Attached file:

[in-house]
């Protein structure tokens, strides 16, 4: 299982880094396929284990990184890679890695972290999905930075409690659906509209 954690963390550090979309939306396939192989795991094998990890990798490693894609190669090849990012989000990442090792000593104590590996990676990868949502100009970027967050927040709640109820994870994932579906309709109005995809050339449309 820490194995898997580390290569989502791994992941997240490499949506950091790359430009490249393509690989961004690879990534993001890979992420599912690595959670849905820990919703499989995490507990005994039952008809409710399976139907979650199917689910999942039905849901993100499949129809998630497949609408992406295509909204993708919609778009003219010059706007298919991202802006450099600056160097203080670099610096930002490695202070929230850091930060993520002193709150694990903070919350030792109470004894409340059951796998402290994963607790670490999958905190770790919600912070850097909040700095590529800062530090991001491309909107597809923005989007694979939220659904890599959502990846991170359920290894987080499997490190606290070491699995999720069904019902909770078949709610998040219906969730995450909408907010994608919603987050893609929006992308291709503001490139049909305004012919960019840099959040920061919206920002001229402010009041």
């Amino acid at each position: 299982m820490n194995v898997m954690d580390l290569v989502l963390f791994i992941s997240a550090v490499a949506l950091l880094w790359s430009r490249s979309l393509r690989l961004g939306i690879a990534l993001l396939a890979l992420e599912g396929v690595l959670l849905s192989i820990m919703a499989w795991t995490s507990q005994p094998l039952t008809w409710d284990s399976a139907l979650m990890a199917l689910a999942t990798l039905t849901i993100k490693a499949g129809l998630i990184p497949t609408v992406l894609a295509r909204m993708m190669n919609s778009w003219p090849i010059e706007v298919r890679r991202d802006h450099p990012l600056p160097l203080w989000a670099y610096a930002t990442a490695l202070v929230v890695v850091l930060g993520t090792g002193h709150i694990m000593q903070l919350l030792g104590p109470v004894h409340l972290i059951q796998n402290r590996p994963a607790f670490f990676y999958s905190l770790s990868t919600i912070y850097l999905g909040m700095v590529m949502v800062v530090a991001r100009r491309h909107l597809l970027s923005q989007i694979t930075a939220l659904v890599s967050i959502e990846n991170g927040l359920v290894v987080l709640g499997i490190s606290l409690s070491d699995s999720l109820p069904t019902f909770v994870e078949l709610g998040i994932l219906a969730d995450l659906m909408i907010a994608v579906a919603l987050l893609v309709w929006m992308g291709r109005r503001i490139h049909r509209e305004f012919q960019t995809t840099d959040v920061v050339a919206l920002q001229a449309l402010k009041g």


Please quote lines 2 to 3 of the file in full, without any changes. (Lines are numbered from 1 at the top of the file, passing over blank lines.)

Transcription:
């Protein structure tokens, strides 16, 4: 299982880094396929284990990184890679890695972290999905930075409690659906509209 954690963390550090979309939306396939192989795991094998990890990798490693894609190669090849990012989000990442090792000593104590590996990676990868949502100009970027967050927040709640109820994870994932579906309709109005995809050339449309 820490194995898997580390290569989502791994992941997240490499949506950091790359430009490249393509690989961004690879990534993001890979992420599912690595959670849905820990919703499989995490507990005994039952008809409710399976139907979650199917689910999942039905849901993100499949129809998630497949609408992406295509909204993708919609778009003219010059706007298919991202802006450099600056160097203080670099610096930002490695202070929230850091930060993520002193709150694990903070919350030792109470004894409340059951796998402290994963607790670490999958905190770790919600912070850097909040700095590529800062530090991001491309909107597809923005989007694979939220659904890599959502990846991170359920290894987080499997490190606290070491699995999720069904019902909770078949709610998040219906969730995450909408907010994608919603987050893609929006992308291709503001490139049909305004012919960019840099959040920061919206920002001229402010009041």
């Amino acid at each position: 299982m820490n194995v898997m954690d580390l290569v989502l963390f791994i992941s997240a550090v490499a949506l950091l880094w790359s430009r490249s979309l393509r690989l961004g939306i690879a990534l993001l396939a890979l992420e599912g396929v690595l959670l849905s192989i820990m919703a499989w795991t995490s507990q005994p094998l039952t008809w409710d284990s399976a139907l979650m990890a199917l689910a999942t990798l039905t849901i993100k490693a499949g129809l998630i990184p497949t609408v992406l894609a295509r909204m993708m190669n919609s778009w003219p090849i010059e706007v298919r890679r991202d802006h450099p990012l600056p160097l203080w989000a670099y610096a930002t990442a490695l202070v929230v890695v850091l930060g993520t090792g002193h709150i694990m000593q903070l919350l030792g104590p109470v004894h409340l972290i059951q796998n402290r590996p994963a607790f670490f990676y999958s905190l770790s990868t919600i912070y850097l999905g909040m700095v590529m949502v800062v530090a991001r100009r491309h909107l597809l970027s923005q989007i694979t930075a939220l659904v890599s967050i959502e990846n991170g927040l359920v290894v987080l709640g499997i490190s606290l409690s070491d699995s999720l109820p069904t019902f909770v994870e078949l709610g998040i994932l219906a969730d995450l659906m909408i907010a994608v579906a919603l987050l893609v309709w929006m992308g291709r109005r503001i490139h049909r509209e305004f012919q960019t995809t840099d959040v920061v050339a919206l920002q001229a449309l402010k009041g």